The Third Circuit Court of Appeals Limits Preemption in Sikkelee v. Precision Airmotive Corp.

The United States Court of Appeals for the Third Circuit has ruled that aviation product liability claims are to be governed by state tort law standards of care, not a federal standard of care, in Sikkelee v. Precision Airmotive Corp.1  In doing so, the Third Circuit considered, inter alia, its holding in Abdullah v. American Airlines, Inc.2 the Federal Aviation Act of 1958,3 and the Federal Aviation Regulations (FARs), to find that Congress had not intended to preempt aviation products liability claims, including instances where the FAA has issued an aircraft Type Certificate certifying the aircraft as airworthy.

At the outset, the Third Circuit held that Abdullah was not controlling on the issue before it. In Abdullah, the Court ruled that the Act and the FARs impliedly preempted the entire field of aviation safety. In today’s decision, the Third Circuit clarified that holding:


[A]lthough we stated in broad terms that the Federal Aviation Act preempted the ‘field of aviation safety,’ . . . the regulations and decisions we discussed in Abdullah all related to in-air operations . . . and the catch-all standard of care that we held a court ‘must refer to’ applied only to operating, not designing or manufacturing an aircraft.4


Product liability claims, the Court concluded, were not subject to the same “catch-all” standard of care that applied to in-air operations under the FARs.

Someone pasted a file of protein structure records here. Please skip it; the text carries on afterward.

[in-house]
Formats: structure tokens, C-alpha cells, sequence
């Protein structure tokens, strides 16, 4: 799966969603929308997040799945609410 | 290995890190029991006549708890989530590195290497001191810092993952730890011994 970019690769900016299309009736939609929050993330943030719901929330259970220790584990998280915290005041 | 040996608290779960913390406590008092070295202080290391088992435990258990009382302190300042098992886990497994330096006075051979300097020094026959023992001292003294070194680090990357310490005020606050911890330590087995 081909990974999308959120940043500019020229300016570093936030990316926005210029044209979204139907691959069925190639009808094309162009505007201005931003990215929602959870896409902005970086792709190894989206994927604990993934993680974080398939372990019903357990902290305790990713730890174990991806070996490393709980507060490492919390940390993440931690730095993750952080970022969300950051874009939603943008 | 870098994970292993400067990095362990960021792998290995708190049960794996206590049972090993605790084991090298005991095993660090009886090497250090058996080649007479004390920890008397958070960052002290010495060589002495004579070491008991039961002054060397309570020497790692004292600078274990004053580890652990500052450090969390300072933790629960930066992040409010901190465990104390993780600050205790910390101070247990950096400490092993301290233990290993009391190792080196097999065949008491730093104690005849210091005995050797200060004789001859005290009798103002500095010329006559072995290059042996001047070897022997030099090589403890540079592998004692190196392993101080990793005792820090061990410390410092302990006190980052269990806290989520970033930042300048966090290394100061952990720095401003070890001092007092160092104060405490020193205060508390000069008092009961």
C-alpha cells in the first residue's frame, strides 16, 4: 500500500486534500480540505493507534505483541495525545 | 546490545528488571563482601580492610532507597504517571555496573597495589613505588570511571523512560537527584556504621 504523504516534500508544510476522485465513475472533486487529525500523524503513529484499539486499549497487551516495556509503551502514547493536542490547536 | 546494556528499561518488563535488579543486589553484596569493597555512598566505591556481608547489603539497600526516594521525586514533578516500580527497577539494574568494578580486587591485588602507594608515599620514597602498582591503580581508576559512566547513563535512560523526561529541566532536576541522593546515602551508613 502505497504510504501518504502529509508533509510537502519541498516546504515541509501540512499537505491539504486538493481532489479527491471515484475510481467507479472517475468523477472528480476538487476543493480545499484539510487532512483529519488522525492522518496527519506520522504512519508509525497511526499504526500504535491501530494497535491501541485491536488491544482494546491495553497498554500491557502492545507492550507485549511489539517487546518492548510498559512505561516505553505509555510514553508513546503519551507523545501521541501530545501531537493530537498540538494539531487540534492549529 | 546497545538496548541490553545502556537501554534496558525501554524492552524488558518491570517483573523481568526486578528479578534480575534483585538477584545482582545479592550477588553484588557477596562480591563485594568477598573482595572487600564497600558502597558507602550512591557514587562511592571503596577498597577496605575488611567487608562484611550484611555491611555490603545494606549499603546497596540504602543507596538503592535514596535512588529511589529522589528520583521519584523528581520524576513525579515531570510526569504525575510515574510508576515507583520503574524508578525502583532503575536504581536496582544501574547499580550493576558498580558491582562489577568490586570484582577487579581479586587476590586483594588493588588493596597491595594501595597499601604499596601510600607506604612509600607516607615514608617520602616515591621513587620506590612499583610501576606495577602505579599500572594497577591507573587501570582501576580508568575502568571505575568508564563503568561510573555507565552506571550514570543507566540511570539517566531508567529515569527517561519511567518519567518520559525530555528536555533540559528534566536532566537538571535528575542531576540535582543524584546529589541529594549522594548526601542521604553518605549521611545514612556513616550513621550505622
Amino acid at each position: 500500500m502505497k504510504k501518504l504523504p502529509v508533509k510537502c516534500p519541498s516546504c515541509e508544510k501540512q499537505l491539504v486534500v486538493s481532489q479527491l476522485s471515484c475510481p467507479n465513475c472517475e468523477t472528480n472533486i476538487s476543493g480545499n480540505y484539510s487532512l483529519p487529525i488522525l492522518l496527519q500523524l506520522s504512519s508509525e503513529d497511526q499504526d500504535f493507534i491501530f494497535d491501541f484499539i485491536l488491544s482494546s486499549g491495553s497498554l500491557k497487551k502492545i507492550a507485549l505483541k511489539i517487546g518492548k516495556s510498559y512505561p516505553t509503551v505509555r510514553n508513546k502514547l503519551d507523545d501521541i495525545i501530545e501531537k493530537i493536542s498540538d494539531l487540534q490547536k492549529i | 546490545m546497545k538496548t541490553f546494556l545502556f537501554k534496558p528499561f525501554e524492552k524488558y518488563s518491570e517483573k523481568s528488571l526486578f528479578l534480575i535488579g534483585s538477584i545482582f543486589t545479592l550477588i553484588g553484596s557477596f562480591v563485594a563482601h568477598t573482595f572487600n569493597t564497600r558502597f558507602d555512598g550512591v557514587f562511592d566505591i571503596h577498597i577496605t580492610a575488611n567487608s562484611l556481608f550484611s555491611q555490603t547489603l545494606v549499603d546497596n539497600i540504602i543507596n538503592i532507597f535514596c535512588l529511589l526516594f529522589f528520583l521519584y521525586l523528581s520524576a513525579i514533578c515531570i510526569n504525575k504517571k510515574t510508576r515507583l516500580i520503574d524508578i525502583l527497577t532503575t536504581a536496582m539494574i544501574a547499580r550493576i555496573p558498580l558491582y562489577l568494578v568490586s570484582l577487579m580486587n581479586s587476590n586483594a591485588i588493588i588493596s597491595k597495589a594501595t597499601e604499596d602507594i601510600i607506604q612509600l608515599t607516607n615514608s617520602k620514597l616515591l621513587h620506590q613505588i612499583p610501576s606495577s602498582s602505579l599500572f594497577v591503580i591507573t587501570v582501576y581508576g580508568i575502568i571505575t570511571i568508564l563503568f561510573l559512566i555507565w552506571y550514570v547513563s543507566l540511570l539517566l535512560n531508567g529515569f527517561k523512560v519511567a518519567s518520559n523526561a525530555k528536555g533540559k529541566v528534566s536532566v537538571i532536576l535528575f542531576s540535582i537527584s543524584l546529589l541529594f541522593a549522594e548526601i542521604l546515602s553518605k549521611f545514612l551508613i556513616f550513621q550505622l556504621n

The Third Circuit went on to hold that there was no evidence of Congressional intent to preempt state law product liability standards of care in the Federal Aviation Act and its attendant FARs. The Court rejected the Federal Aviation Administration’s argument for field preemption of state law standards of care based on what it characterized as the “pervasive statutory framework” under the Act and the FARs. Because “Congress has not created a federal standard of care for persons injured by defective airplanes; and the type certification process cannot as a categorical matter displace the need for compliance in this context with state standards of care,”5 the Third Circuit found that aircraft product liability claims should be governed by state law standards of care.

If you have any questions or would like further information on this subject, please contact Jane M. Sigda.


1  No. 14-4193 (3d Cir. filed April 19, 2016). We discussed the underlying facts of the case, and the Federal District Court for the Middle District of Pennsylvania’s ruling in our November 20, 2015 Newsletter, “A New Standard of Care? The Third Circuit Considers FAA’s Stance on Preemption of State Law Standards in Design Defect Cases.” The article can be accessed at

2 181 F.3d 363 (3d Cir. 1999).

Pub. L. No. 85-726, recodified at 49 U.S.C. § 40101 et seq. (2006).

Sikkelee v. Precision Airmotive Corp., No. 14-4193, slip op. at 17 (3d Cir. filed April 19 2016).

5  Id. at 32.